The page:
Again, history tells us that if we don’t take our history seriously and invest in ourselves and young people then it will be invisible and be at the mercy of others.

To have more black heritage organisations, blue plaques, monuments, books etc will require ongoing fundraising and putting our hands in our pockets. The Mary Seacole Memorial Appeal Committee still needs about £90k to meet its target for next summer. Although the BCA has a new building it needs ongoing revenue funding to cover the running costs, develop its archives and commission new exhibition and education programmes.

PLAQUE HONOUR: A blue plaque was unveiled in Paddington for Trinidad-born Dr John Alcindor

Yes of course we need to campaign for our fair share of public funding from the Arts Council, Heritage Lottery Fund and local government along with charitable foundations, and corporate social responsibility programmes.

However, I think we are a long way from the level of funding that we need and deserve. We do need to be more effective in the lobbying and leveraging of this funding for community-led programmes. The general election in 2015 and the London mayoral election in 2016 provides an opportunity to lobby the main political parties for support and resources.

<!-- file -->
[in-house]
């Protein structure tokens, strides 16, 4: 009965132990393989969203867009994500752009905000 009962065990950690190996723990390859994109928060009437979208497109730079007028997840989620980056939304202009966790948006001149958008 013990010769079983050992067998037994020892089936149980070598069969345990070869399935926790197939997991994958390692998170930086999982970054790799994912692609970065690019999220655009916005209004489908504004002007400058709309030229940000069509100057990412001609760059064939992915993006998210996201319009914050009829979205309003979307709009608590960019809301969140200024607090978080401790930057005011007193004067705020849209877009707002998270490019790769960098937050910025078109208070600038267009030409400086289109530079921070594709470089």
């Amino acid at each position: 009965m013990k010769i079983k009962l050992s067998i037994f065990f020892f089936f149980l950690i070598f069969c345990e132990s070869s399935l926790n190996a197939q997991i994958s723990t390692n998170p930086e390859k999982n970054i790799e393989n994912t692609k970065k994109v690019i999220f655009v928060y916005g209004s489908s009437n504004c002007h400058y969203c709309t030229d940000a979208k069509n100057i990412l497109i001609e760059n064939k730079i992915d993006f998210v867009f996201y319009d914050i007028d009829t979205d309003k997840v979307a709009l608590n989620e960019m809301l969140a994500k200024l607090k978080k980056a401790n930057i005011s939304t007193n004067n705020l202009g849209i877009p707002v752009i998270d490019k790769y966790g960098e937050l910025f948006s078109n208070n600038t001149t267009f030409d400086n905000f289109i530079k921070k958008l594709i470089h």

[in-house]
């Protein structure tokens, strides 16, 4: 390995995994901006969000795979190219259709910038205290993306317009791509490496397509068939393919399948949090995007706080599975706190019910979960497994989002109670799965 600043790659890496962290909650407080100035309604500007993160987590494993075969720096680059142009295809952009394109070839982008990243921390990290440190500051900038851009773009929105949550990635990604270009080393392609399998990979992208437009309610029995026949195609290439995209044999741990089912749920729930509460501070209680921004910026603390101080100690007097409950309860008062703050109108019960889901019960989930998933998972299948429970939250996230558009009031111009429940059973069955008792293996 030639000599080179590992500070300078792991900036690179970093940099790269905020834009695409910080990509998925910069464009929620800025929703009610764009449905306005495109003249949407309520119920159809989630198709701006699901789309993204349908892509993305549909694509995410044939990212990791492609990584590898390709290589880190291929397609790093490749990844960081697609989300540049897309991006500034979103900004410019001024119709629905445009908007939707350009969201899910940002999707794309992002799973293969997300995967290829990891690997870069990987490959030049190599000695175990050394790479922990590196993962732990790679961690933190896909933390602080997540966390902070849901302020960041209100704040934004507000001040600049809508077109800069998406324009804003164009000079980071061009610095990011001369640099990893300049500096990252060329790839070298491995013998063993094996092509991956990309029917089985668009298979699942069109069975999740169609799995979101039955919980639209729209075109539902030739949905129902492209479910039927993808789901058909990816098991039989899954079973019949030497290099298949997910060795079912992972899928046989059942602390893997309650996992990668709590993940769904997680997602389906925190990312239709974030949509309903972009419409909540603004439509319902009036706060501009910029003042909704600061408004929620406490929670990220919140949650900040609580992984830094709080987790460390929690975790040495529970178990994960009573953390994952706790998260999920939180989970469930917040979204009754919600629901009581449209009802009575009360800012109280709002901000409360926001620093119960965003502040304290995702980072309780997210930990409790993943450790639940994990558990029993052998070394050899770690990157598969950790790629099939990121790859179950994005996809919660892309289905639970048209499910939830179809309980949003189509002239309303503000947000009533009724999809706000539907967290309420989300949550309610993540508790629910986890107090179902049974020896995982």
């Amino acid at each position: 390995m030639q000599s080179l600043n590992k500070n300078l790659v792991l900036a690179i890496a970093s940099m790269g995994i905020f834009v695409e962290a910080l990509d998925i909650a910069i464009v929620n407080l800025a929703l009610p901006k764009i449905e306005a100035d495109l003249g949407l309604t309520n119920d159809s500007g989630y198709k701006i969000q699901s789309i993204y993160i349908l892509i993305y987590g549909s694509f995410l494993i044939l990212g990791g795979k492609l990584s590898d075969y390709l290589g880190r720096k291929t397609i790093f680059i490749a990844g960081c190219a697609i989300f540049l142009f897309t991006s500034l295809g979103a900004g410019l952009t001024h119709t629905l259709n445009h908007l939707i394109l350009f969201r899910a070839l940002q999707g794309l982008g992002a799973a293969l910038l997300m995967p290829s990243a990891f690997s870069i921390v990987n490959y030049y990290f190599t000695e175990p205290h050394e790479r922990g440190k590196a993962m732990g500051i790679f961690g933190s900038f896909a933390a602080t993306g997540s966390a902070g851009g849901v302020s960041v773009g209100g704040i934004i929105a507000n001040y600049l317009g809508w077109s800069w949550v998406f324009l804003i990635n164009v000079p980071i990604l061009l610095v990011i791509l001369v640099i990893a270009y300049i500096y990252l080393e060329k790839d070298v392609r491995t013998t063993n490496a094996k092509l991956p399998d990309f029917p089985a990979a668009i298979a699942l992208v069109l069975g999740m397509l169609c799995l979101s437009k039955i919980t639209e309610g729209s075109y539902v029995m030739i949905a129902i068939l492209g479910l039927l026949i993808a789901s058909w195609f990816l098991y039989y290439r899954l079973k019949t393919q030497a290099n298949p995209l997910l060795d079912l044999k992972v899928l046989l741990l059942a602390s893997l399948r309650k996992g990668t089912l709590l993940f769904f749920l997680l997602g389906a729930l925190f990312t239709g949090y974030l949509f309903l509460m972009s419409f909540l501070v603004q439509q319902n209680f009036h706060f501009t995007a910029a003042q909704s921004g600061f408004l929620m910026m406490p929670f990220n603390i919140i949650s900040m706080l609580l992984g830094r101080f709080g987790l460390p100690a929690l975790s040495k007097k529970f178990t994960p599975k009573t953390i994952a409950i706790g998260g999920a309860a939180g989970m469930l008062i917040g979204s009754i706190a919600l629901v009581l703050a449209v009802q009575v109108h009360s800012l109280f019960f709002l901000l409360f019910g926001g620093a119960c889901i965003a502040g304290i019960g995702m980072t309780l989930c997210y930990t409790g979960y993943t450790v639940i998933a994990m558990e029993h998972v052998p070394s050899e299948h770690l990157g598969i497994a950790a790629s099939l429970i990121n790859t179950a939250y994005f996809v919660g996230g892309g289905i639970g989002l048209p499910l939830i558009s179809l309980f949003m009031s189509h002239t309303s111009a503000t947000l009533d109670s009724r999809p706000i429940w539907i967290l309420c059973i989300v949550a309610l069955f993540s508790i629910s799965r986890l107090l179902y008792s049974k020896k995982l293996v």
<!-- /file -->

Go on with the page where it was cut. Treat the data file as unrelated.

In 2005 The Mayor's Commission for African and Asian Heritage which was chaired by Dame Jocelyn Barrow launched a successful report which forced the major funders and cultural institutors such as V&A, Imperial War Museum, National Portrait Gallery, Tate, National Maritime Museum and others to seriously look at issues such as racial inequality in the arts and heritage sector particularly around workforce, audience development, education and exhitions in making them more reflective of our multicultural society. Some of these bodies rose to the challenge and have given support to artist and heritage practitioners, while sadly others are still paying lip service!

The report also made the case that the BCA, along with other BME-led organisations should be taken seriously by funders. As a former Commission member it would be great as part of the 10th anniversary of this report that the Commission would come together to reflect on the state of the sector in the light of the period of austerity and the debates around immigration and identity.


Finally, if we want black history to come home and not be evicted or made homeless as a community we need to create a culture of philanthropy where we make a personal financial contribution on a regular basis in the preservation of our history. However, this does also require our celebrities, movers and shakers in political, business and public life to provide more leadership similar to our compatriots in the USA who recognise and value investing in black history and organisations for future generations.

Patrick Vernon OBE is a Clore Fellow and founder of 100 Great Black Britons and Every Generation Media